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The families of flowering plants

L. Watson and M. J. Dallwitz

Nymphaeaceae Salisb.

Including Nupharaceae Nak.; excluding Barclayaceae, Cabombaceae, Euryalaceae.

Habit and leaf form. Aquatic herbs; laticiferous. Perennial; rhizomatous. Hydrophytic; rooted. Leaves floating. Leaves medium-sized to large; alternate; spiral; petiolate; simple; usually more or less peltate. Lamina entire; usually more or less orbicular; basically palmately veined; cross-venulate; usually cordate. Leaves stipulate (the stipules median-axillary), or exstipulate; leaf development not ‘graminaceous’.

General anatomy. Plants with laticifers (these articulated). The laticifers in leaves, in stems, in roots, in flowers, and in the fruits.

Leaf anatomy. The leaf lamina dorsiventral. Stomata present; mainly confined to one surface (the upper surface); anomocytic. Hairs present; eglandular and glandular (the latter mucilaginous, with an enlarged terminal cell); multicellular. Multicellular hairs uniseriate; simple. The mesophyll with sclerenchymatous idioblasts (these branched). Foliar vessels absent. Minor leaf veins without phloem transfer cells (Nymphaea).

Axial (stem, wood) anatomy. Pith with diaphragms, or without diaphragms. Primary vascular tissues consisting of scattered bundles. Secondary thickening absent (the scattered vascular bundles closed, monocotyledon-like, lacking sclerenchyma). The axial xylem without vessels.

The axial xylem with tracheids (with spiral or annular thickenings).

Root anatomy. Root xylem without vessels.

Reproductive type, pollination. Plants hermaphrodite. Pollination entomophilous.

Inflorescence, floral, fruit and seed morphology. Flowers solitary; large; often fragrant; regular; partially acyclic. The perianth acyclic and the androecium acyclic. Free hypanthium absent.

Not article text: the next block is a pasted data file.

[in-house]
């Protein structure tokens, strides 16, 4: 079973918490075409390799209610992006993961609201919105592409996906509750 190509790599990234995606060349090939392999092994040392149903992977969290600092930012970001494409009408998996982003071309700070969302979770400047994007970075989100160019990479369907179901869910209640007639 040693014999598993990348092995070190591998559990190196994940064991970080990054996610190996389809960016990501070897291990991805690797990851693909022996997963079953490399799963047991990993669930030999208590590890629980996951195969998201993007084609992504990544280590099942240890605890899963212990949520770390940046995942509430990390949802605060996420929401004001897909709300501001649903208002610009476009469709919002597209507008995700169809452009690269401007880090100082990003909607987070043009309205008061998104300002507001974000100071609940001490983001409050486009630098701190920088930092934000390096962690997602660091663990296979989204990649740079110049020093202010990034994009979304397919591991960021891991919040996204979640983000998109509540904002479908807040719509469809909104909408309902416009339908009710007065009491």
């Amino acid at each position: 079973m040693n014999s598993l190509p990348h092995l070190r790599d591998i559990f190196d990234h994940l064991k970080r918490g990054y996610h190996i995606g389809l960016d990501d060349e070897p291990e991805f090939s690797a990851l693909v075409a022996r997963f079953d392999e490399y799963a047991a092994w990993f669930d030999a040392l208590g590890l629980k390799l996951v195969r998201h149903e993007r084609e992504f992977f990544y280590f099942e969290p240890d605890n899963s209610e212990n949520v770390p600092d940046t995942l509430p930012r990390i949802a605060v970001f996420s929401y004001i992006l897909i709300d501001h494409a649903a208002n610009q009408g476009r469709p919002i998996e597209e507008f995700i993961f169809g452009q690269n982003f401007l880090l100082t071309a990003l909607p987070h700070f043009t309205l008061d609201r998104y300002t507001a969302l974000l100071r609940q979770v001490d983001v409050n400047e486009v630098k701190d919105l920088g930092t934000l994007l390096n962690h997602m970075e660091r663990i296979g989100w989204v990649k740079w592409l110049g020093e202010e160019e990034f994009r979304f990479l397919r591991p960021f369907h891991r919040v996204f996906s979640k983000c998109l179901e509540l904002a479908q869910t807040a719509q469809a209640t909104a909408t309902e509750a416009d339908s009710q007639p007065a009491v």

Perianth with distinct calyx and corolla (e.g. Nymphaea, according to the usual interpretation), or petaline (Nuphar); 5, or 20–50 (‘many’); free. Calyx as commonly interpreted 4, or 5; polysepalous; imbricate. Corolla 5 (Nuphar), or 15–50 (‘many’, showy); polypetalous; imbricate.

Androecium 40–80. Androecial members maturing centripetally; free of the perianth; free of one another; spiralled. Androecium including staminodes (with transition from petals to stamens). Staminodes 11–20 (in the form of nectariferous scales, in Nuphar); external to the fertile stamens; in Nuphar, petaloid. Stamens 40–80; petaloid, or laminar, or filantherous (in sequence). Anthers adnate; non-versatile; dehiscing via longitudinal slits; introrse; locule number?; tetrasporangiate. Endothecium developing fibrous thickenings. Anther epidermis persistent. Microsporogenesis simultaneous. The initial microspore tetrads tetrahedral, or isobilateral. Anther wall initially with more than one middle layer. Tapetum glandular. Pollen shed as single grains. Pollen grains aperturate; 1 aperturate; sulcate, or zoniaperturate; 2-celled.

Gynoecium 5–35 carpelled. The pistil 5–35 celled. Gynoecium syncarpous; eu-syncarpous; superior to partly inferior. Ovary 5–35 locular. Placentation more or less parietal (or ovules more or less scattered). Ovules 10–100 per locule (i.e. ‘many’); arillate, or non-arillate; orthotropous, or anatropous; bitegmic; crassinucellate. Outer integument not contributing to the micropyle. Embryo-sac development Polygonum-type. Antipodal cells formed; 3; not proliferating; very ephemeral. Synergids pear-shaped. Endosperm formation cellular. Embryogeny asterad.